The 2007 Judicial Service Act created an independent Judicial Service Council to control judicial appointments and promotions. Courts are also now required to make decisions within a year, and citizens are guaranteed legal counsel in court cases. Arbitrary arrest, detention, and torture remain areas of concern, and 43 political prisoners continue to serve lengthy sentences.

Prior to the mass expulsions of Nepali speakers in the early 1990s, the government had stripped thousands of Southern Bhutanese of their citizenship under a 1985 law that required both parents to be Bhutanese citizens. Individuals also had to prove that they or both of their parents were residing in Bhutan in 1958. While the Office of the UN High Commissioner for Refugees (UNHCR) asserts that the overwhelming majority of refugees have proof of Bhutanese nationality, the government maintains that many left voluntarily or had been illegal immigrants. The roughly 105,000 refugees live in extremely poor conditions in Nepal, and a 2008 fire in one camp left 10,000 homeless. Even if permitted to reenter Bhutan, ethnic Nepalis would face a difficult citizenship process and would not be compensated for lost property. The government has also sought to settle Bhutanese from the north in lands formerly occupied by the refugees. The UNHCR has increasingly called for a third-party solution, and in October 2006 the United States said it would accept up to 60,000 refugees. Resettlement began in 2008, and nearly 8,000 had made the trip by the end of the year. New Zealand has also accepted some refugees.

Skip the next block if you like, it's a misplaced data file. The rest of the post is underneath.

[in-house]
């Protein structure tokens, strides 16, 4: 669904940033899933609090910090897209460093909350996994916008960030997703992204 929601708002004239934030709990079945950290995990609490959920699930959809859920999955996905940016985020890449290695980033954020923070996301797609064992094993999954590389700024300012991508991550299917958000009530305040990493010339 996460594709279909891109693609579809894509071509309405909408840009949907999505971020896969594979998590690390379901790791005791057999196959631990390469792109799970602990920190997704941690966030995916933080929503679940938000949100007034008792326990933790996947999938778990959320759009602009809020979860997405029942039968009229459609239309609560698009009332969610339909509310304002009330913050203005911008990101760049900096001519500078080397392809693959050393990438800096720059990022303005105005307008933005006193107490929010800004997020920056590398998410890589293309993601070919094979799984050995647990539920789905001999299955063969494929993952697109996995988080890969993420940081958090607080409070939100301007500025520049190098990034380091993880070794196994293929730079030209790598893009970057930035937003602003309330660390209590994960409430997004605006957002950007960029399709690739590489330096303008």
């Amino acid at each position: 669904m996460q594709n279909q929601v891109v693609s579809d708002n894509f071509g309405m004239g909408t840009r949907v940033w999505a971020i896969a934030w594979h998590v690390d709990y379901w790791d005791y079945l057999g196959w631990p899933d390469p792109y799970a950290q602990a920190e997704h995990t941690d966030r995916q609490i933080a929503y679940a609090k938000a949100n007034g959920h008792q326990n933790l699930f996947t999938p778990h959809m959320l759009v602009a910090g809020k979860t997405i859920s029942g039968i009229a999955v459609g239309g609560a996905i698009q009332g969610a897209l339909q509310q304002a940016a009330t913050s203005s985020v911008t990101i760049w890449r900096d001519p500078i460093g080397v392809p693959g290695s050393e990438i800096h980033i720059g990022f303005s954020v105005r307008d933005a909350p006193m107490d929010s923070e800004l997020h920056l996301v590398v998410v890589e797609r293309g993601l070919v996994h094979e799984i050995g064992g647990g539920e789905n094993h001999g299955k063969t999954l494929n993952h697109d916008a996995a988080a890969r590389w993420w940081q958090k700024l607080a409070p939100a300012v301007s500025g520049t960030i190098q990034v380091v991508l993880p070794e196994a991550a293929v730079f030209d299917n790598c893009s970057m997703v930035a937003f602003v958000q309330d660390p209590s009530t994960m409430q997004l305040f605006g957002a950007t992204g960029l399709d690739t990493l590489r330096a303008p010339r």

Conditions for Nepali speakers in Bhutan have improved somewhat, but several major problems remain. According to a 2007 Human Rights Watch report, ethnic Nepalis must obtain certificates verifying that they do not present a threat to the state in order to enter schools, receive health care, take government jobs, or travel within Bhutan or abroad. Schools in the south restrict even Nepali speakers with certificates.

Restrictions on dress and cultural practices were imposed in the late 1980s in an attempt to safeguard Bhutan’s heritage. A 1989 royal decree requires all citizens, including ethnic minorities, to wear the traditional dress of the ruling Drukpas in public places. A 2004 decree instructed all women to adhere to the custom of wearing a scarf draped over two shoulders instead of one.

Women participate freely in social and economic life but continue to be underrepresented in government and politics, despite some recent gains. The application of religious or ethnically based customary laws regarding inheritance, marriage, and divorce sometimes results in discrimination against women. There are no reports that trafficking of women or children is a problem in Bhutan.